Having gone to sleep early the night before, I woke up around six-thirty. I packed up and was out of the campground by just after seven o'clock.
I few miles in, I passed by the Sea Ranch Chapel. I put my bike down on in the grass and checked it out. The architecture was quite unique. I took a picture and wished I had the opportunity to enter. Cycling further south, I came upon the Sea Ranch Lodge. I locked up the bike, slipped in and waited for Snelling to arrive. He did a short time later, and we enjoyed the breakfast. The view from the restaurant was amazing.
|Russian Mill - Fort Ross|
We moved south to Fort Ross. After taking a glance into the complex, I had to pedal in. I was first greeted by a recreation of the historic windmill that was, at one time, in use at the Russian settlement. I read the information on the placard. I didn't realize that Russia had an early settlement in California. I wanted to learn more. Snelling arrived and we moved on to the fort.
|Hank - Fort Ross|
When we wheeled our bicycles into the walled area, Hank Birnbaum, a historian employed by the California State Park service, greeted us. He mentioned that he would be giving a talk in a couple minutes. We were both interested in hearing what he had to say. Hank was extremely knowledgeable about the history of the fort. He took us inside the the storage building. Time and energy had been put into making it look authentic. The historic Russians had trapped sea otter to trade with China for exotic goods. In turn, they had traded the Chinese goods to the Spanish missions for food stuffs. After a while, the otter became greatly diminished and the settlement was costing much more than it was generating. The Russian government decided to no longer support their interest in California and the fort was sold. I found the visit to Fort Ross fascinating.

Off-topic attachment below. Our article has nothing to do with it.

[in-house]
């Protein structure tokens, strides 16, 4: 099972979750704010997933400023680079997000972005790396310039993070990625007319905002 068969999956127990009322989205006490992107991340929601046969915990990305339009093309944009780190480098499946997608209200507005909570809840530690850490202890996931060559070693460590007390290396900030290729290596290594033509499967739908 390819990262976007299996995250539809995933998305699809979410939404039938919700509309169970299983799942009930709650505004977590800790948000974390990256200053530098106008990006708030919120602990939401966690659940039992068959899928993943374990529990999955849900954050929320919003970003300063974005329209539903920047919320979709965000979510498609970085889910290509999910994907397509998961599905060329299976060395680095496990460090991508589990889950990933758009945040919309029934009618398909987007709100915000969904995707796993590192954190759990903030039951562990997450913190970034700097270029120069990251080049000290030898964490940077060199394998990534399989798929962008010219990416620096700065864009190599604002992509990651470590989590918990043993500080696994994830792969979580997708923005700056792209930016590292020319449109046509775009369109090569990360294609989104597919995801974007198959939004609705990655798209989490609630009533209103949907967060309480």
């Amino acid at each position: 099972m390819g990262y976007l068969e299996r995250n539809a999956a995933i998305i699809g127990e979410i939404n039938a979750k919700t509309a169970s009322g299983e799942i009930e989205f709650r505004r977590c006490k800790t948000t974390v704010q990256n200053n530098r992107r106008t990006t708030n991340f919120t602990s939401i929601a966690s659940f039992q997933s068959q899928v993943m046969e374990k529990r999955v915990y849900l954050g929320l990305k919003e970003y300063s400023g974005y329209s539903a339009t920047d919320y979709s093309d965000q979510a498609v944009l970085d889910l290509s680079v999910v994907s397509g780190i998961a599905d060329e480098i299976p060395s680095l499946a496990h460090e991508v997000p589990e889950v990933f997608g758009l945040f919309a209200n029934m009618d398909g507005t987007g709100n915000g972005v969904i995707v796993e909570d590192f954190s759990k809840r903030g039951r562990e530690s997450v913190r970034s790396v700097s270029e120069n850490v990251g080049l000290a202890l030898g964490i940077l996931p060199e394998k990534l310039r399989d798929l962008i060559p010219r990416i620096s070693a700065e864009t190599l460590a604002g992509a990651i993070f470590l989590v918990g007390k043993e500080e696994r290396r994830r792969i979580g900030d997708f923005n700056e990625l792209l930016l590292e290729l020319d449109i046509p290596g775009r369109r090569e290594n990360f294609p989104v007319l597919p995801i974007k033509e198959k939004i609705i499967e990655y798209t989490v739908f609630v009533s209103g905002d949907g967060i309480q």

|Cycling in the Clouds - North of Jenner|
Having stayed at the fort for two hours, we needed to get moving. The stretch of highway was otherworldly. At times I felt like I was cycling in the clouds. We flew on to Jenner, purchased a few groceries for dinner from a local store and headed to "The Dunes" campsite on the Sonoma coast. When talking to the ranger, I found out that the showers were free and hot. This was the combination I had been looking for in California. Moving on to the hiker-biker site, I was surprised to see several other cyclists already there. Most were headed to San Francisco. While eating dinner at the picnic table, I told Snelling that I was going to join him in making San Francisco the final stop for this tour. It had been such a good trip, I didn't want the cycling to turn into a grind. Also, I missed my family. I'd planned on picking up the final seven hundred miles next summer. It would give me something to look forward to.
Snelling and I left most of our belongings a the camp and headed for Bodega Bay to see what it was like. We stopped in at a little restaurant and had a drink. Bodega Bay is where the Hitchcock film "The Birds" was filmed. I noticed another restaurant of the same name.
After arriving back at the campsite, I took that anticipated shower and walked to my bivy sack. While taking off my flip-flops I heard what I thought was a fly buzzing around my feet. A few seconds later, I felt a sting. I had invaded the home of a small colony of yellowjackets, the underground variety. The single sting was all I received. Luckily, they were docile at night. It did take me some time to get to sleep. Those bees really pack a punch.
We cycled approximately forty-five miles today.